Planned cities are not a new idea (Palmanova, Italy, 1593). From Washington, D.C. (1791), to Canberra, Australia (1911), to Brasilia, Brazil (1957), planned cities have long been an urban dream (from space), perhaps most frequently applied to national capitals. But they don't always work out as planned. [more inside]
After years of debates, notoriously contentious public meetings, and the looming specter of a civil rights lawsuit, a federal mediation agreement between the Town of Hamden and the City of New Haven, Connecticut resulted in the removal of a 10-foot chain-link fence that separated New Haven's West Rock public housing projects from Hamden's Woodin Street neighborhood for nearly half a century. NYT's Benjamin Mueller reports: In Connecticut, Breaking a Barrier Between a Suburb and Public Housing. [more inside]
"My name is Chris Murray, and I'm an artist and I'm very talented... And I’m a dairy stocker at the Edge of the Woods organic grocery store in New Haven, Connecticut." [more inside]
Having survived the winter, New England's longest surviving Occupy encampment, Occupy New Haven was finally evicted yesterday from the New Haven Green. The camp had held on where others had not because of the Green's unique history[pdf] and status as a privately held park overseen since the 17th century by a group known as "the Committee of the Proprietors of Common and Undivided Lands". The last few months have seen many twists and turns including numerous legal maneuvers, last minute reprieves, an attempt to enlist the support of the Quinnipiac tribe and finally, allegations of rape in one of the encampment's tents. In the end, only thirteen Occupiers remained for the final showdown. [more inside]
Library Science is an exhibition at New Haven (Connecticut) libraries that contemplates our personal, intellectual and physical relationship to the library as this venerable institution—and the information it contains—is being radically transformed by the digital era. Some examples: Untitled (Suburban Homes) by Erica Baum, Hurricanes by Chris Coffin, and Chinese Library No. 46 by Xiaoze Xie.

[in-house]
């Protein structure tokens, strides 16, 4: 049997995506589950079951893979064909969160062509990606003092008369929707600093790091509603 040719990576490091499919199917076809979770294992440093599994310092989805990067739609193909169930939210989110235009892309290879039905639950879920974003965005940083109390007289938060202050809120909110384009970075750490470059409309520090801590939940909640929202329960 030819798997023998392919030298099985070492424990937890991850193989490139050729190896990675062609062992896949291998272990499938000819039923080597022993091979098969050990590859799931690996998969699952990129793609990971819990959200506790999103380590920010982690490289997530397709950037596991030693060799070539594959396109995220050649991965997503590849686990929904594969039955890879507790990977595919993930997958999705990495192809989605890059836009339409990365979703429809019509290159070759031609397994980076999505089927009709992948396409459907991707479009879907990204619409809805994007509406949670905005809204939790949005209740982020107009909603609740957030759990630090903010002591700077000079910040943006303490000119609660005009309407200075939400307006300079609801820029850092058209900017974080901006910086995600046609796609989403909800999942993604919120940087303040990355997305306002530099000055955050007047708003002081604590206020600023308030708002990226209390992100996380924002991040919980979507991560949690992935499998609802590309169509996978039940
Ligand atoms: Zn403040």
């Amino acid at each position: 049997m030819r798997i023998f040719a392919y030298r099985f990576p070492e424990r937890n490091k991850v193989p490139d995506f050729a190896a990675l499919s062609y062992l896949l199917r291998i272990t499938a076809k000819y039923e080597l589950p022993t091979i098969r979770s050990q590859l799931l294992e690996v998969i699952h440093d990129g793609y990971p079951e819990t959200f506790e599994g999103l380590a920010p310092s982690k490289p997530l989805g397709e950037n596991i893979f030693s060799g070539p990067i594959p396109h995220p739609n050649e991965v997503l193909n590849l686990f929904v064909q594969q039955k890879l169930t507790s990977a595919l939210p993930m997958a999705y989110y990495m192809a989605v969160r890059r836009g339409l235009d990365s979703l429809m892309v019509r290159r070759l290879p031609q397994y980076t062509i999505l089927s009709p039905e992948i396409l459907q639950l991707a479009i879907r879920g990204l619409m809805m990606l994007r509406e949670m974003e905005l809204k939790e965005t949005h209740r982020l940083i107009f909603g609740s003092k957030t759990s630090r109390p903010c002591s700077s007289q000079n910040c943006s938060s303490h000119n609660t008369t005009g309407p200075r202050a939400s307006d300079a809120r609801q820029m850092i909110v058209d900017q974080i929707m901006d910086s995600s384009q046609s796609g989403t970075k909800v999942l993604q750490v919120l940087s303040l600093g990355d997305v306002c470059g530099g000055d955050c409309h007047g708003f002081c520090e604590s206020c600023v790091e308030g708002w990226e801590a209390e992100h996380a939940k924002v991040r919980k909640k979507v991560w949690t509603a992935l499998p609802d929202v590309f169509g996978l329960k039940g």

Today, on the last day of this year's term, the Supreme Court of the United States issued its opinion in Ricci v. DeStefano, the latest in the Court's line of decisions on Title VII and the role of race in employment decisions. The famous case centers on white firefighters' claims of race discrimination following the town of New Haven's decision to scuttle a promotion exam after white test takers performed disproportionately better than black firefighters. [more inside]
On June 4th, 2007, New Haven became the first city to pass a law offering Municipal IDs for all citizens of the city, including illegal immigrants giving them better access to city services and making it possible for them to obtain a library card or open a bank account. Some people think it's a good idea. Some people don't, saying, among other things, that the program will cause illegal immigrants from other cities to rush to New Haven. The federal government may have made their opinion known on June 6th, when 31 illegal immigrants were arrested in what officials say was a routine raid, not in any way influenced by what had occurred two days previous. However, the mayor of New Haven, John DeStefano Jr has called it "an act of intimidation." Yesterday, in nearby North Haven, 3 more illegal immigrants were arrested.
What would you do with $100 million? OK, scratch that. What would you do if you were the head of a top US university with an anonymous gift of $100 million? Well, if you're Richard C. Levin, you'd take a cue from the Curtis Institute of Music in Philadelphia and decide to let music students in for free.